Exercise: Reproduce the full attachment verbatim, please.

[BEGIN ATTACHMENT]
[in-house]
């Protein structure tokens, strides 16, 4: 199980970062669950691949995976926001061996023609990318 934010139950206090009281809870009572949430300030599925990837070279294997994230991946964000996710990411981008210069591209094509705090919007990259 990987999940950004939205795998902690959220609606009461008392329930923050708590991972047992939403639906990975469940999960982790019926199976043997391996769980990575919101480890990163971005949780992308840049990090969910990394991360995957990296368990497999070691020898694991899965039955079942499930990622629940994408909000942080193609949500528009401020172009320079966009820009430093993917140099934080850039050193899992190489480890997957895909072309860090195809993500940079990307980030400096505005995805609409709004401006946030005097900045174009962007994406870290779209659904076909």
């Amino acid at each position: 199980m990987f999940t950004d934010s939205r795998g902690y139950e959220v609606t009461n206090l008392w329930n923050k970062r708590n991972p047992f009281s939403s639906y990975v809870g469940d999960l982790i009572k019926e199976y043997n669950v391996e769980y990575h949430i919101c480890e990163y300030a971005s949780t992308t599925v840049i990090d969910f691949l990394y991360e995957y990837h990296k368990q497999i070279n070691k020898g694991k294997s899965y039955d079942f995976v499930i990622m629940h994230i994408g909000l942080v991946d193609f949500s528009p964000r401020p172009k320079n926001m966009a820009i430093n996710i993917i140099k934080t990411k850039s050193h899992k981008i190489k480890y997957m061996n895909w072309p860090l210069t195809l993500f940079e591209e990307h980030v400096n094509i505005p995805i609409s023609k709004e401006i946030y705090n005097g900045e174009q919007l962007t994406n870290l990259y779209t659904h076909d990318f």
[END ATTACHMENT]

[in-house]
């Protein structure tokens, strides 16, 4: 199980970062669950691949995976926001061996023609990318 934010139950206090009281809870009572949430300030599925990837070279294997994230991946964000996710990411981008210069591209094509705090919007990259 990987999940950004939205795998902690959220609606009461008392329930923050708590991972047992939403639906990975469940999960982790019926199976043997391996769980990575919101480890990163971005949780992308840049990090969910990394991360995957990296368990497999070691020898694991899965039955079942499930990622629940994408909000942080193609949500528009401020172009320079966009820009430093993917140099934080850039050193899992190489480890997957895909072309860090195809993500940079990307980030400096505005995805609409709004401006946030005097900045174009962007994406870290779209659904076909």
């Amino acid at each position: 199980m990987f999940t950004d934010s939205r795998g902690y139950e959220v609606t009461n206090l008392w329930n923050k970062r708590n991972p047992f009281s939403s639906y990975v809870g469940d999960l982790i009572k019926e199976y043997n669950v391996e769980y990575h949430i919101c480890e990163y300030a971005s949780t992308t599925v840049i990090d969910f691949l990394y991360e995957y990837h990296k368990q497999i070279n070691k020898g694991k294997s899965y039955d079942f995976v499930i990622m629940h994230i994408g909000l942080v991946d193609f949500s528009p964000r401020p172009k320079n926001m966009a820009i430093n996710i993917i140099k934080t990411k850039s050193h899992k981008i190489k480890y997957m061996n895909w072309p860090l210069t195809l993500f940079e591209e990307h980030v400096n094509i505005p995805i609409s023609k709004e401006i946030y705090n005097g900045e174009q919007l962007t994406n870290l990259y779209t659904h076909d990318f």